Hope no one minds if I post another reminder about James Robinson’s lgbt youth services and the Launchpad competition.

    James provides desperately needed services for LGBT youth in the area of Huntsville, Alabama. You can vote here–no registration needed, just an email address. And you can vote once every 24 hours. Launchpad will fund the top 5, so right now he’s in there, but a lot can happen in 7 days!

    And here’s the website for LGBT Advocacy and Services if you want to see what they do:

    • 38. Gregory in Salt Lake City  |  February 21, 2011 at 5:41 am

      Thank you for voting for your favorite idea…

  • 39. Ronnie  |  February 19, 2011 at 3:55 pm

    LOL….Maggie “Shoe Flinger” Gallagher gets completely owned in this Daily Kos piece….

    The Cold Heart of a Craven, Careless, Professional, Paid Propagandist,-Careless,-Professional,-Paid-Propagandist

    There is so much that can be pointed out…But I like this quote about what NOM is all about….

    “They devastate families, state budgets, the political, electoral and judicial systems without a care in the world and just move on to the next state.”

    (me) hmmmmmm…..<3…Ronnie

    • 40. Phil L  |  February 20, 2011 at 4:21 am

      I know! It was an amazing article!

      I shared it on my Facebook AND on a forum I frequent.

    • 41. Gregory in Salt Lake City  |  February 21, 2011 at 5:52 am

      tx for posting…I like all the links from article too!

  • 42. Kathleen  |  February 19, 2011 at 4:01 pm

    And I see Courage Campaign and P8TT get mentioned! Is that Anonygrl’s quote that’s mentioned?

    • 43. Ronnie  |  February 19, 2011 at 4:20 pm

      Yes, it is…high fives to Anonygrl!!!!!!…….<3…Ronnie

  • 44. John  |  February 19, 2011 at 9:16 pm

    Colorado SB 172 was introduced on Feb 14th:

    Summary: Establishes civil unions, recognizes marriages from outside of Colorado as civil unions, gives state rights to civil unions.

    My concerns: Let them marry, not union. That aside, also doesn’t allow common law domestic partnership (Colorado allows common law marriage). Common law domestic partnership would help a lot of trans people in heterosexual marriages where the state that married them has no case law yet (and, thus, their marriages could be at risk if a case goes the wrong way). Even better though would be to get rid of gender/sex requirements in marriage.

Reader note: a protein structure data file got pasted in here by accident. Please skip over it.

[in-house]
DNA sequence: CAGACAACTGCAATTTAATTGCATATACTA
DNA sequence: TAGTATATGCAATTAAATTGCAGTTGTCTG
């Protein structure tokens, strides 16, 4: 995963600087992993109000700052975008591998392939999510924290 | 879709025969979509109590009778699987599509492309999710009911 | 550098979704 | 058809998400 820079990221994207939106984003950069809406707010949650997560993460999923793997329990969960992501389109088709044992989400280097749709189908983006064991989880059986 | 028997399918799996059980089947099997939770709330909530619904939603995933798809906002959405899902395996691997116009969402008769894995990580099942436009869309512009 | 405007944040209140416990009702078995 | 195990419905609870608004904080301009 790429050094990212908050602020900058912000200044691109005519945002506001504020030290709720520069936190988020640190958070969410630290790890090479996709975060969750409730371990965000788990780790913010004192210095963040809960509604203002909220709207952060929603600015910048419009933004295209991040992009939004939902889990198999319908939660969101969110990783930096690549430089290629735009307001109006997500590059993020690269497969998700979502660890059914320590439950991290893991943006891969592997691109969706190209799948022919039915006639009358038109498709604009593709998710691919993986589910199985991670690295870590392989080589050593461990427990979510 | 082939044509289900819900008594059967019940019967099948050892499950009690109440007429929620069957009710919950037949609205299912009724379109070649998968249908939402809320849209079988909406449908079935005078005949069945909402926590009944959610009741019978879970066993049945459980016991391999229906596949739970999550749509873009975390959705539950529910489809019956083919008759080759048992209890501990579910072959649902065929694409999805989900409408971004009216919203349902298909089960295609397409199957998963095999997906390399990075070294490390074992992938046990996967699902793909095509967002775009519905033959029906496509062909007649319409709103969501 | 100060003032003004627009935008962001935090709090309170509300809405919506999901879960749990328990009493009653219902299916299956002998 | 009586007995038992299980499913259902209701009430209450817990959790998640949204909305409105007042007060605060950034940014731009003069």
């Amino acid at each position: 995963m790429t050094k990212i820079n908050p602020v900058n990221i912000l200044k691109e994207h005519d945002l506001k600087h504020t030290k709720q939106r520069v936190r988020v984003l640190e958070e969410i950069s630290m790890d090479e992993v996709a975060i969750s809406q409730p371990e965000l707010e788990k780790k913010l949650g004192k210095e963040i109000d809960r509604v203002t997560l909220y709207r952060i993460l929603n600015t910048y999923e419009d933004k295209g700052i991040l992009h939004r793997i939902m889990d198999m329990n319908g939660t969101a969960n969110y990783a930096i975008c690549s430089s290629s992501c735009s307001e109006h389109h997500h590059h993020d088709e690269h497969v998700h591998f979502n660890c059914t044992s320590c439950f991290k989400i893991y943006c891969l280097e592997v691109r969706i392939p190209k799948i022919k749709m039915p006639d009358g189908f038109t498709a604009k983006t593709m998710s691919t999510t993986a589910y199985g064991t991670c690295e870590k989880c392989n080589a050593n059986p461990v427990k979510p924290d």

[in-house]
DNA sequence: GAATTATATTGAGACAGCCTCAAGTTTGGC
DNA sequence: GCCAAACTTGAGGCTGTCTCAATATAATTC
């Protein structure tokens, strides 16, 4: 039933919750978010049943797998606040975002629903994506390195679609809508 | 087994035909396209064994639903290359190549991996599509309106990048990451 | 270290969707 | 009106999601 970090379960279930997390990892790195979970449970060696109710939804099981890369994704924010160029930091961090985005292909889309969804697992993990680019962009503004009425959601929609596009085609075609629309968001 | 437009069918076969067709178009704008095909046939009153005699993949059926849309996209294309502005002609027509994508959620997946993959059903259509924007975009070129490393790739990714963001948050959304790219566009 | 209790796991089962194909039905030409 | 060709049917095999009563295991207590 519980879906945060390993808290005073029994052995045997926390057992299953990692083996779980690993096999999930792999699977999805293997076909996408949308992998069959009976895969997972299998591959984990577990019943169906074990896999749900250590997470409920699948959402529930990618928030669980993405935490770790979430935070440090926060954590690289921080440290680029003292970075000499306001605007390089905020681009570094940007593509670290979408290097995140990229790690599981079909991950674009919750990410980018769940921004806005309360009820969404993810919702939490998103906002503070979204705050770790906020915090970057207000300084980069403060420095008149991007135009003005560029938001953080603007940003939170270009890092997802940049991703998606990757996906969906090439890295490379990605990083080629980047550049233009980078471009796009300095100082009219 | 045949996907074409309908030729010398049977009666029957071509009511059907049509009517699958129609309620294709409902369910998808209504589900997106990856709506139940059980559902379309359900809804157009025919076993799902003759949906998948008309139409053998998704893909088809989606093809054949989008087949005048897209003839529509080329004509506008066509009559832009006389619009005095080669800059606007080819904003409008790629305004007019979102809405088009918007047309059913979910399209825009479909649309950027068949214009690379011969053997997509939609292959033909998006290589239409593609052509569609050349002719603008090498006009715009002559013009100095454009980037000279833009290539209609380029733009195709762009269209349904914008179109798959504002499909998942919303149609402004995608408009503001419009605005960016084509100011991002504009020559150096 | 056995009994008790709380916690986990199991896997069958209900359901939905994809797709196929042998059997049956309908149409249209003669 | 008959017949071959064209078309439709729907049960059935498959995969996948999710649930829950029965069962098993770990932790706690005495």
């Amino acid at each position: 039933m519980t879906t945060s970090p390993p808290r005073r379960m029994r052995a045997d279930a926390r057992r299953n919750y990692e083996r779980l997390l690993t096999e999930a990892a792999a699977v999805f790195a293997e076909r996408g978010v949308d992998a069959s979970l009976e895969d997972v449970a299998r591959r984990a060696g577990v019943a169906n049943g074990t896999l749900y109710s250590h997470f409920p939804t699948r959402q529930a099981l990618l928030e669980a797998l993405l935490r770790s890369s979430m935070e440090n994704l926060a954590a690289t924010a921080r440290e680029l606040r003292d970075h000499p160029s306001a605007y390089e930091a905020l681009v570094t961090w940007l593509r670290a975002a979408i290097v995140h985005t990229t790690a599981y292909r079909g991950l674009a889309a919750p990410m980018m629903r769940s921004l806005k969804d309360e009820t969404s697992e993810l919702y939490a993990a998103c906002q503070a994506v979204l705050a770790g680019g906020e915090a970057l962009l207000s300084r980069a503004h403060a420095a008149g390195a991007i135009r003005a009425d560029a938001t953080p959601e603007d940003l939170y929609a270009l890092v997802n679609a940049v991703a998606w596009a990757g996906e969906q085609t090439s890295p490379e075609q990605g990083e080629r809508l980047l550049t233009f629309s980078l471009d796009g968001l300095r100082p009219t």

The good: If it passed, people traveling through Colorado who were married would have the rights of married people in Colorado. That’s good.

    I doubt it will pass, but I hope I’m wrong. :(

    • 45. chris from co  |  February 19, 2011 at 10:34 pm

      : ) I’m excited and not counting us out yet. I want to get involved my mind is turning on a few thought’s how I can help if anyone has suggestions please give them to me. Colorado is a beautiful state it would be more beautiful if everyone had equality. Civil unions is just the stepping stone of marriage. I’m ready to get involved.

      • 46. John  |  February 20, 2011 at 8:51 am

        The next action on the Colorado bill will be:

        Monday, March 7, 1:30 PM, Old Supreme Court Chambers (Capitol Building), Senate Judiciary Committee.

        • 47. chris from co  |  February 20, 2011 at 11:21 pm

          Im ready

    • 48. Straight Dave  |  February 20, 2011 at 6:00 am

      This is how far we’ve come in a relatively short time:
      It was only in 2000 that Vermont rattled the country with it’s civil union law. No other state did anything for 3 more years. Now we are looking at civil unions as being fairly antiquated and unconstitutionally weak. In fact, a federal court has now ruled them to be inadequate.

      Illinois CU – ho hum, one more, a baby step.
      Hawaii CU – ho hum, one more, a baby step.

      Enjoy that, and keep moving forward. The pace has clearly accelerated.

      • 49. Sagesse  |  February 20, 2011 at 7:08 am

        Is it still a slippery slope when a half measure leads to a full measure… or does it have to lead to sex with shoes?

      • 50. karen in kalifornia  |  February 20, 2011 at 8:51 am

        Hawaii was a big deal last year to remind folks. It was a big fight to get CUs though the House and Senate. Repug Lingle vetoed it at the last moment leaving no time in the session for the legislature to over turn the veto. She claimed civil rights for all citizens was too important to be decided by a small group of people so she single handedly decided as a majority of one. It wasn’t quiet last year.

        The current Democrat Gov campaigned on equality. He will sign the bill next Wednesday.

  • 51. Ronnie  |  February 20, 2011 at 8:41 am

    Lesbian Teen’s Video to Fight Bullying

    “A Marietta, Ga., teenager comes out on YouTube and sends a powerful message that things get better”….From the article:

    “I consider myself to have gone through hell,” Belotserkovskaya said. “I want to show people that … as dark as things may seem, everything will get better. I really wanted to stress that. My story did have that happy ending.”

    Here is her video titled ” My Life is No Place for Hate”……<3…Ronnie:

    • 52. Richard A. Jernigan  |  February 20, 2011 at 5:46 pm

      Thank you, Ronnie! Typing through tears of joy over this young lady of Russian Jewish heritage who not only found acceptance, but is using her experience, strength and hope to teach others how to prevent bullying and learn that It Gets Better!

      • 53. Ronnie  |  February 23, 2011 at 5:21 pm

        You’re welcome, Richard…..<3…Ronnie